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Misc Tips & Tricks

Shells

Shells can be installed from /usr/ports/shells Once you have installed a new shell you can set it as your default using

# chsh

If you are using tcsh you can change the default under ~/.cshrc a good prompt is

set prompt = '%n@%m:%/%# '

Another thing to note about tcsh is that whenever you install a new program and it goes into a directory listed in your path you must type rehash to update the list of programs in your path, otherwise you will get an error saying the program was not found.

# rehash

Changing your PATH in tcsh or csh

The PATH variable contains a list of the default directories that are searched for any command you type in that is without a path. To change it in tcsh or any csh based shell edit your .cshrc file in your home directory and add the directory where you see set path

# ee ~/.cshrc

Your default path will look something like this

set path = (/sbin /bin /usr/sbin /usr/bin)

Add in the new directory seperating it by a space

set path = (/sbin /bin /usr/sbin /usr/home/plato/mybin)

Once you are finished editting the file log out and log back in for the changes to take effect. If you are adding a new file to a directory in your path use rehash to update the shell.

For other shells try the .profile or .bashrc file to update your PATH.

Installing Java on FreeBSD

Installing Java on FreeBSD using /usr/ports/java/jdk14 is possibly the most annoying port ever to install. Its going to require you to manually go on online, register for an account on sun.com, and download several files from sun.com and other places. It will also of course ask for these through out the install instead of all at the beginning. So if you have room it is a good idea to just save these files somewhere for the next time you need them. And once you have it installed you will need to add the following directories to your path or your programs will be unable to find it.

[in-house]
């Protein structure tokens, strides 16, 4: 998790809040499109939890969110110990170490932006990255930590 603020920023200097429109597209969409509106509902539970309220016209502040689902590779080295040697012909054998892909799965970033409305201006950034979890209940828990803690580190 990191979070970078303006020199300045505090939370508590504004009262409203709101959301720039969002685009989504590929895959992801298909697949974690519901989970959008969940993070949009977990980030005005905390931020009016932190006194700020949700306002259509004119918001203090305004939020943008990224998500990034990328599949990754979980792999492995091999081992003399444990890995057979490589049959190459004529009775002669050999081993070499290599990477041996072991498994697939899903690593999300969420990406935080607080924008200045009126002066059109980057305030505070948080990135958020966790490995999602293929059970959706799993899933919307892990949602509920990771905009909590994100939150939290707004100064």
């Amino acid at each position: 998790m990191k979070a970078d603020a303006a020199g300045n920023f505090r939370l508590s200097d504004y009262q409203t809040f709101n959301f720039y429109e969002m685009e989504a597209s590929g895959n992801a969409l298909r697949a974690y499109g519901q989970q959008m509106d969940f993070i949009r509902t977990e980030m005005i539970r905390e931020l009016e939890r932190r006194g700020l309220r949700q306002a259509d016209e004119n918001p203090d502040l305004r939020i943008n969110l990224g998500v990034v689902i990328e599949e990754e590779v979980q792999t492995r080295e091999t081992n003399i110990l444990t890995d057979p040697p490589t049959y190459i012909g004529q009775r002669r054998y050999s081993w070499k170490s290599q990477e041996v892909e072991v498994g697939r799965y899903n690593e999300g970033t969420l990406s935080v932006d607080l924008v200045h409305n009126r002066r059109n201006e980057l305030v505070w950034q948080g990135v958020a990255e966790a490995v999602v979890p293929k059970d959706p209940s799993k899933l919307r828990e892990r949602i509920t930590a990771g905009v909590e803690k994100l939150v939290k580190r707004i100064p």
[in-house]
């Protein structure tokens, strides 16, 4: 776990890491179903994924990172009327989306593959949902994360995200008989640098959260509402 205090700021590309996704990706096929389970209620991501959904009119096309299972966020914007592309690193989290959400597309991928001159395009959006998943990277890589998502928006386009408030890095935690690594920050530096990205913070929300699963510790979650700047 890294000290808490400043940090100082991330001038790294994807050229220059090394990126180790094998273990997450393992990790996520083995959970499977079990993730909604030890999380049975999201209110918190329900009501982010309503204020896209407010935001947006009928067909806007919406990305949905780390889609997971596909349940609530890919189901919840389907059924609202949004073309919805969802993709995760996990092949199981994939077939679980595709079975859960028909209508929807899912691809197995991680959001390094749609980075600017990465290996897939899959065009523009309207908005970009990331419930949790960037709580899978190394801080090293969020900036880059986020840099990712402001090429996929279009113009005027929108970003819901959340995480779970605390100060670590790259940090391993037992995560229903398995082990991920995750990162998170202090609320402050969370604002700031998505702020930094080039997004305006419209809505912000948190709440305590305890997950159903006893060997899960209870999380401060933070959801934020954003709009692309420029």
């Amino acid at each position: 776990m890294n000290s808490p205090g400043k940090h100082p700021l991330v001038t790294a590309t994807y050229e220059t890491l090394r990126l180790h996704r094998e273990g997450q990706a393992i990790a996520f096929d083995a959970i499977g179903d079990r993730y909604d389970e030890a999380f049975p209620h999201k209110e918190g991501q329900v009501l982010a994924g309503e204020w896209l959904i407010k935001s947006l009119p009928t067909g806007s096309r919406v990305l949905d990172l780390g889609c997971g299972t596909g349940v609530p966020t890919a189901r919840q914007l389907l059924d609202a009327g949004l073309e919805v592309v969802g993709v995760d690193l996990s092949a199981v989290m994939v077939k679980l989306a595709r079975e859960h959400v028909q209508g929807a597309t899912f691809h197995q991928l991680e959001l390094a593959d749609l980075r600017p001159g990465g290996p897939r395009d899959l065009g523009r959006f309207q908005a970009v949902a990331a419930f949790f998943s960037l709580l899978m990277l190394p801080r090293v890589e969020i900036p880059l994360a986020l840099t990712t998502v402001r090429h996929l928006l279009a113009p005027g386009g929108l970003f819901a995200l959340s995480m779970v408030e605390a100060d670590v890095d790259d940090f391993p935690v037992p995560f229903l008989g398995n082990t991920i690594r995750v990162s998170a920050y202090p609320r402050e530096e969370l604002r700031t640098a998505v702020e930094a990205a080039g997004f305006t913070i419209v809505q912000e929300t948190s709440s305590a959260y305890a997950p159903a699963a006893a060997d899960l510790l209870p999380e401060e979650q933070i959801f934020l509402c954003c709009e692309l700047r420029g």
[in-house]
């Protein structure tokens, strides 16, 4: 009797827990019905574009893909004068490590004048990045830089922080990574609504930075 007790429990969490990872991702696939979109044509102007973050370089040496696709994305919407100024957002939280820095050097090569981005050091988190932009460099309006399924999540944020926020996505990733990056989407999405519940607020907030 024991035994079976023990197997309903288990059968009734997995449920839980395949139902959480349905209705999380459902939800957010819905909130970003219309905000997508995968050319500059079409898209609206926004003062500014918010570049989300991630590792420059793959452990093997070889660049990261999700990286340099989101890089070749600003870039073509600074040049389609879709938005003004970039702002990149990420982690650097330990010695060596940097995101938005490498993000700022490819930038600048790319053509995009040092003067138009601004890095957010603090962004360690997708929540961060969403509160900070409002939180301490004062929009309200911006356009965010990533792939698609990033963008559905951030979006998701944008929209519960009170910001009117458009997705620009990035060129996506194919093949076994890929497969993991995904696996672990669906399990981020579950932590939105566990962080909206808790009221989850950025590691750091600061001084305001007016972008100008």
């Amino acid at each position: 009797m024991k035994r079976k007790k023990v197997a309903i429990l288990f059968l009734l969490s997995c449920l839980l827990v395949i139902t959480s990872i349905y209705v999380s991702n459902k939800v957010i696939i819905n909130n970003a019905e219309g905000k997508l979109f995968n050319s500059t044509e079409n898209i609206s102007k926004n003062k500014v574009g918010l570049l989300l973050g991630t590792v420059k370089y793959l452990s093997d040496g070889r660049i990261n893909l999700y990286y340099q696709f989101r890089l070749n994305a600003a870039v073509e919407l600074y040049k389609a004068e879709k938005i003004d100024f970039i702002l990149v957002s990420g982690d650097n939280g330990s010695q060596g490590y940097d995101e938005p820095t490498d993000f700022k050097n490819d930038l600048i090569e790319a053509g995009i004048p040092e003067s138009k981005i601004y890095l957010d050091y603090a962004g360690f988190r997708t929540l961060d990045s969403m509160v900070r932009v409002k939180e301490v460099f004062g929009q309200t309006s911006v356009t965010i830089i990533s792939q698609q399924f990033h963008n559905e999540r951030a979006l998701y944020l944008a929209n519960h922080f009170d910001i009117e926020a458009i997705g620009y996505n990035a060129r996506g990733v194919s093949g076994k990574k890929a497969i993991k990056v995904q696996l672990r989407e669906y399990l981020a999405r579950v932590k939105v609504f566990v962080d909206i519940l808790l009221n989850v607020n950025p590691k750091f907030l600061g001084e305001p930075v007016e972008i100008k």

/usr/local/jdk1.4.2/bin
/usr/local/jdk1.4.2/lib

Unless the program is purely text based and doesn't do anything fancy the native version of java for FreeBSD is probably going to mess it up and display it totally different than it should really look. For this reason you might want to instead point your path to the linux version of sun which the FreeBSD version requires and installs when you use the port.

/usr/local/linux-sun-jdk1.4.2/bin
/usr/local/linux-sun-jdk1.4.2/lib

There are also several other versions of Java available in the ports such as linux-blackdown-jdk14 which do not require you to download anything manually, and sometimes works better.

Reading the daily output

FreeBSD periodically runs scripts which generates reports telling you about any spammers that tried to relay mail using your machine, any failed logins, and any password changes or new accounts created. The cron for these is found at /etc/crontab The result of these scripts is emailed to your root account.

To check the mail on your root account you can install a mail client such as mutt or pine. Or if you wish to forward this mail to another email account you can create a .forward file in your root directory and put only the email address to forward to in it.